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The Origins and Demise of the Concept of Race

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  • Charles Hirschman
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    Abstract

    Physical and cultural diversity have been salient features of human societies throughout history, but "race" as a scientific concept to account for human diversity is a modern phenomenon created in nineteenth-century Europe as Darwinian thought was (mis)applied to account for differences in human societies. Although modern science has discredited race as a meaningful biological concept, race has remained as an important social category because of historical patterns of interpersonal and institutional discrimination. However, the impossibility of consistent and reliable reporting of race, either as an identity or as an observed trait, means that the notion of race as a set of mutually exclusive categories is no longer tenable. As a social science term, race is being gradually abandoned. Physical differences in appearance among people remain a salient marker in everyday life, but this reality can be better framed within the concept of ethnicity. Copyright 2004 The Population Council, Inc..

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    Bibliographic Info

    Article provided by The Population Council, Inc. in its journal Population and Development Review.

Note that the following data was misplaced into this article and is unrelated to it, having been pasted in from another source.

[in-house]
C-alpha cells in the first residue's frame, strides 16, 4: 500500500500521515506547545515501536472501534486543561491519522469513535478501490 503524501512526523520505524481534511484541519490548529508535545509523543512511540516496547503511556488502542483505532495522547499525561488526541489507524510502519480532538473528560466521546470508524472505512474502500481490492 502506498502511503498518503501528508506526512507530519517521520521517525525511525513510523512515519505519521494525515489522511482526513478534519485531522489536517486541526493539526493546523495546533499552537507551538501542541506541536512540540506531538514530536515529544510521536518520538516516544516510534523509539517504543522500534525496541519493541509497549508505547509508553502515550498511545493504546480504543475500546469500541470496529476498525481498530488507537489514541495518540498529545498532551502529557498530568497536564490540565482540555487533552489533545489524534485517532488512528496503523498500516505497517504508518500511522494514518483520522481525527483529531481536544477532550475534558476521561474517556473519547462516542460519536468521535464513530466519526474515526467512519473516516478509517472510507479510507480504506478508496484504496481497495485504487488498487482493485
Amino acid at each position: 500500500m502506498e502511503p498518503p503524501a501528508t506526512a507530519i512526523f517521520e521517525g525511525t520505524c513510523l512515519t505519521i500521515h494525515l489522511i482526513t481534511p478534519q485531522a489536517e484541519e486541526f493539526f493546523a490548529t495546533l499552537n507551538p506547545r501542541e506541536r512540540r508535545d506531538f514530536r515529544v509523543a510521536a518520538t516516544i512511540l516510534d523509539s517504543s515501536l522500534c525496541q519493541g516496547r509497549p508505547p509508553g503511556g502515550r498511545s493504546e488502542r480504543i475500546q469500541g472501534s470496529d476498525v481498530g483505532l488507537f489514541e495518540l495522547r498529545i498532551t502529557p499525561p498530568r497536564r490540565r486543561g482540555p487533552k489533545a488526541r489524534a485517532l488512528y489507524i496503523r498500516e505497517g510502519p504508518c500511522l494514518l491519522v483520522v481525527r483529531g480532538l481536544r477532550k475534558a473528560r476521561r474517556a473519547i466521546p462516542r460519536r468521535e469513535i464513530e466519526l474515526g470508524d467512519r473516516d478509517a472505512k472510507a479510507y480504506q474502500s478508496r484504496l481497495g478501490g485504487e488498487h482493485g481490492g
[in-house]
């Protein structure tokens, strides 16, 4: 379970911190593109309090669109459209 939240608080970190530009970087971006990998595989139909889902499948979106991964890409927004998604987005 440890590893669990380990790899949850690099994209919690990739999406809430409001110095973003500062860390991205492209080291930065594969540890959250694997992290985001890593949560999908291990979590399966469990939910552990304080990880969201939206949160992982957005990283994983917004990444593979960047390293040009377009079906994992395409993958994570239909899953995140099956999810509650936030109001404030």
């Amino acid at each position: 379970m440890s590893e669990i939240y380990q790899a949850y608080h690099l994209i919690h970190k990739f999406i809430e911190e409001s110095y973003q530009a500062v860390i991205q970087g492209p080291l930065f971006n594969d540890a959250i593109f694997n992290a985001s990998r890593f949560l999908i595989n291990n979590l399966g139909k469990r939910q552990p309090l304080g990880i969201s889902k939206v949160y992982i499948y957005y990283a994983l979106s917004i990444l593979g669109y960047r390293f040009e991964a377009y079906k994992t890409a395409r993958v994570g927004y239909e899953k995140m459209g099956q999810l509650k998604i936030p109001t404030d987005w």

Volume (Year): 30 (2004)
    Issue (Month): 3 ()
    Pages: 385-415

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    Handle: RePEc:bla:popdev:v:30:y:2004:i:3:p:385-415

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    Cited by:
    1. Abdallah Zouache, 2012. "De la question coloniale chez les anciens et néo-institutionnalistes," Working Papers 1237, Groupe d'Analyse et de Théorie Economique (GATE), Centre national de la recherche scientifique (CNRS), Université Lyon 2, Ecole Normale Supérieure.
    2. Jen’nan Read, 2013. "Measuring Ethnicity with U.S. Census Data: Implications for Mexicans and Arabs," Population Research and Policy Review, Springer, vol. 32(4), pages 611-631, August.
    3. Nancy Landale & Stephanie Lanza & Marianne Hillemeier & R.S. Oropesa, 2013. "Health and development among Mexican, black and white preschool children: An integrative approach using latent class analysis," Demographic Research, Max Planck Institute for Demographic Research, Rostock, Germany, vol. 28(44), pages 1302-1338, June.

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